Lt. Gov. Gavin Newsom’s vocal support of Prop. 64, which legalized adult use of cannabis for Californians, seem to be helping turn his campaign coffers green.
As a leading candidate for the 2018 gubernatorial race and cannabis policy supporter Newsom has received more than $300,000 in donations from the cannabis industry, according to the LA Times.
“California will soon have open sales of recreational marijuana, and it needs to decide how to regulate its newest cash crop. Hoping to influence those decisions, the cannabis industry is seeking access to the state’s political leaders.”
The Times analyzed public records of campaign contributions to 2018 candidates Newsom, former Los Angeles Mayor Antonio Villaraigosa and Treasurer John Chang, with Newsom pulling in more than $300,000 from cannabis-connected donors. The other candidates have just over $5,000 combined.
Newsom has been a key player in the state’s path toward full legalization, just as he was an early supporter of gay marriage when he was the mayor of San Francisco. As Lt. Governor, he’s one of the first state-level officials to come out for legalizing weed; creating a blue-ribbon commission and holding public hearings to develop policies to support what would ultimately become Prop 64. He’s gained the trust of the pot industry by even having one of his recent fundraisers hosted by the Indus Holding Company, maker of such marijuana-infused treats as Toasted Rooster and Crispy Kraken chocolate bars.
Newsom told the Emerald Report last year that he had never actually smoked cannabis.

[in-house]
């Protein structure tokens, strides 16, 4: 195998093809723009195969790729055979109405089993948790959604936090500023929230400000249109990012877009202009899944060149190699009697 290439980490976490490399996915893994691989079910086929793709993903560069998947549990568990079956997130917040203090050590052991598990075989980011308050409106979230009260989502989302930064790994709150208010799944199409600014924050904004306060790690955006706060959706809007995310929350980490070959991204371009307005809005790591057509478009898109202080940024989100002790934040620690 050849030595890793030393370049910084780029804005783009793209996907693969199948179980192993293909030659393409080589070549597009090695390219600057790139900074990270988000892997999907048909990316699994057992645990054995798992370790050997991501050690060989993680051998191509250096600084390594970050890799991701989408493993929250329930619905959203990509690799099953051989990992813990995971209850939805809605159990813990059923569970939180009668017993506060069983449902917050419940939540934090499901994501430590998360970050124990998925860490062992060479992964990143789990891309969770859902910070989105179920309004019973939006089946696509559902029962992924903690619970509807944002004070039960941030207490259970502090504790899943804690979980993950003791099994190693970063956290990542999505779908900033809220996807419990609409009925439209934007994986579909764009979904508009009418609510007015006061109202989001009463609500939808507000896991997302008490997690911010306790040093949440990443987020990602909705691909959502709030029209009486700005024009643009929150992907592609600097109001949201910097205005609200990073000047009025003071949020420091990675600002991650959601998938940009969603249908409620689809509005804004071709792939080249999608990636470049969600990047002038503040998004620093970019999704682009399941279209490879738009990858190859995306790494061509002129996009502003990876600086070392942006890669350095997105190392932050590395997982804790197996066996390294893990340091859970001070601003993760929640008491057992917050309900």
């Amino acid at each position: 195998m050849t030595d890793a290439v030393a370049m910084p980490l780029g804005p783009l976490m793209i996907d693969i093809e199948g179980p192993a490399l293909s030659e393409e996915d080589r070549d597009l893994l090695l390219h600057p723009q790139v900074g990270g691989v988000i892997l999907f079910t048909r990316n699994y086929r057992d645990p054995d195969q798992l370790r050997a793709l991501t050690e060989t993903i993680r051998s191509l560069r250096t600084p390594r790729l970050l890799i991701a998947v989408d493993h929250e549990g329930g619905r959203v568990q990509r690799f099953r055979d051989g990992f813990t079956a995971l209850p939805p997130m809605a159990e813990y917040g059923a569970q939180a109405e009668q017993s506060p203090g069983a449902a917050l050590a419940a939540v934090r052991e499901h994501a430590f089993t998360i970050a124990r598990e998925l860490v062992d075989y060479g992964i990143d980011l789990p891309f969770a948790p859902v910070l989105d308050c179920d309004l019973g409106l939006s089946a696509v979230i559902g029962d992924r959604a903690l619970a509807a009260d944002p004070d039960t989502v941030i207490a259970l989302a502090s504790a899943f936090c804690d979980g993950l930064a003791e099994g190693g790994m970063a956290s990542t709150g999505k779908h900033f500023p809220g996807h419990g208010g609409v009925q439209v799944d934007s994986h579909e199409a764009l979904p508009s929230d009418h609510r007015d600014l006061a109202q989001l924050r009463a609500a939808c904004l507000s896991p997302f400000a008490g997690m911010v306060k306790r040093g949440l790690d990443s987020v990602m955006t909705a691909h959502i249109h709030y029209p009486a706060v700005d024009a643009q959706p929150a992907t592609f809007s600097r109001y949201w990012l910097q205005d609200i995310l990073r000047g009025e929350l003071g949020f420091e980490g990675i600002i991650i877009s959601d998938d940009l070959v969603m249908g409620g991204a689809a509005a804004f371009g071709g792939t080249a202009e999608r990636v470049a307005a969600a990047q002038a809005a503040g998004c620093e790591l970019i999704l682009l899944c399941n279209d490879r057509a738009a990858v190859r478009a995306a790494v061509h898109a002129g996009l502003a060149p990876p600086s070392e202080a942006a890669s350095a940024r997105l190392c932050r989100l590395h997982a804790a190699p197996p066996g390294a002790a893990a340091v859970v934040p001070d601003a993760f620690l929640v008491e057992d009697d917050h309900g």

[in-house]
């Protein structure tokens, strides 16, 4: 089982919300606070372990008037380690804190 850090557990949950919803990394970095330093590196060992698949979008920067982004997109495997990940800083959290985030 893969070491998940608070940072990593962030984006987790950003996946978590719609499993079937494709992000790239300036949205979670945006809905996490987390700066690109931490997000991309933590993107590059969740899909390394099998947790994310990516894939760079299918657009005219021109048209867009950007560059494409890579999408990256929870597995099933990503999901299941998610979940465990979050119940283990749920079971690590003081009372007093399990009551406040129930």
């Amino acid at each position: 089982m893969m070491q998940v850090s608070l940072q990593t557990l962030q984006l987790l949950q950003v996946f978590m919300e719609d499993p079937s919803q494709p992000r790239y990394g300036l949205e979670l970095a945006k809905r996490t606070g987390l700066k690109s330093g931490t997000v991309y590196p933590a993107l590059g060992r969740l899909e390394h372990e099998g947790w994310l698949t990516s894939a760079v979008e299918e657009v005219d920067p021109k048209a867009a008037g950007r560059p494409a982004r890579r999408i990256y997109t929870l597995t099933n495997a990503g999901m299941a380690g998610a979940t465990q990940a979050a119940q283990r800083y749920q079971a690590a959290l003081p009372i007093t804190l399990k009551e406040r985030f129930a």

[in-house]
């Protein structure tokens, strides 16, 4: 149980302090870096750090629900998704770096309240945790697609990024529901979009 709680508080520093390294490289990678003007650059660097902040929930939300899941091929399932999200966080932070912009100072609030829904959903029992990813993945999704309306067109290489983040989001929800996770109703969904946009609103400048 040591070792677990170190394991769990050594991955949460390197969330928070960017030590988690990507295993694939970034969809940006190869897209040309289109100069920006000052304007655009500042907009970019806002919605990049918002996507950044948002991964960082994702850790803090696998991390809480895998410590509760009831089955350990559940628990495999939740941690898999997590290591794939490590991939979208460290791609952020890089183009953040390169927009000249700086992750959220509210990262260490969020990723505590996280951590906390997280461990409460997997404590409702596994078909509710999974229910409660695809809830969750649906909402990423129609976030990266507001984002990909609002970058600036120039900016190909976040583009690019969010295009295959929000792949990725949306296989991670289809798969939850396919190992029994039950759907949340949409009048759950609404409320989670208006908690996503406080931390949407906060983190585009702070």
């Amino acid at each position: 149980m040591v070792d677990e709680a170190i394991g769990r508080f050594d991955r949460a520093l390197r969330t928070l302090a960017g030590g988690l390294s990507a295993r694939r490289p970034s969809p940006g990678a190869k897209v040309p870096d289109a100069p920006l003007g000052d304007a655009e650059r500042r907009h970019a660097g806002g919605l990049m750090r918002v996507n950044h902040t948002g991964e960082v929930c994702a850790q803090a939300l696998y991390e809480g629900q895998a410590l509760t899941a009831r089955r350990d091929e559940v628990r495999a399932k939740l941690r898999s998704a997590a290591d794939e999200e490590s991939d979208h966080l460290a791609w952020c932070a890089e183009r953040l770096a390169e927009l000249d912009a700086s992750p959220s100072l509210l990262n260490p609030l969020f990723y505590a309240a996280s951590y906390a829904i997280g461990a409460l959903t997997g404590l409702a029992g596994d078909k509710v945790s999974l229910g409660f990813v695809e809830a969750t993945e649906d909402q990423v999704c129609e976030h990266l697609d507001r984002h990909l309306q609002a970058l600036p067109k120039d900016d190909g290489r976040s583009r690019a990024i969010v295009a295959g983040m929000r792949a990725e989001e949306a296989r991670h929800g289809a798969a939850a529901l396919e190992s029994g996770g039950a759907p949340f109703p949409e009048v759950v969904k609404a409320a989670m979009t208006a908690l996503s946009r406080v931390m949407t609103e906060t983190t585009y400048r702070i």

But not everyone’s happy. Hezekiah Allen, executive director of the California Growers Association, which represents small growers in Northern California’s traditional pot-growing Emerald Triangle, told the Times that the money going to Newsom is coming from large enterprises and wealthy individuals seeking to cut out the small growers who paved the way.
“There are fierce and cutthroat business practices coming,” he said to the Times. “We’re pushing to keep craft growers in business.” Allen is backing Treasurer John Chang, who is behind a strong effort to give the cannabis industry access to banks. Currently, the industry is largely cash-based since banks are federally regulated, and marijuana is still illegal at the national level.
The $300,000 raised so far by the pot industry is only a small part of the $14 million campaign finances Newsom already has, but it’s more than any other agricultural sector in the state has raised, and it’s a clear sign of pot’s increasing political clout.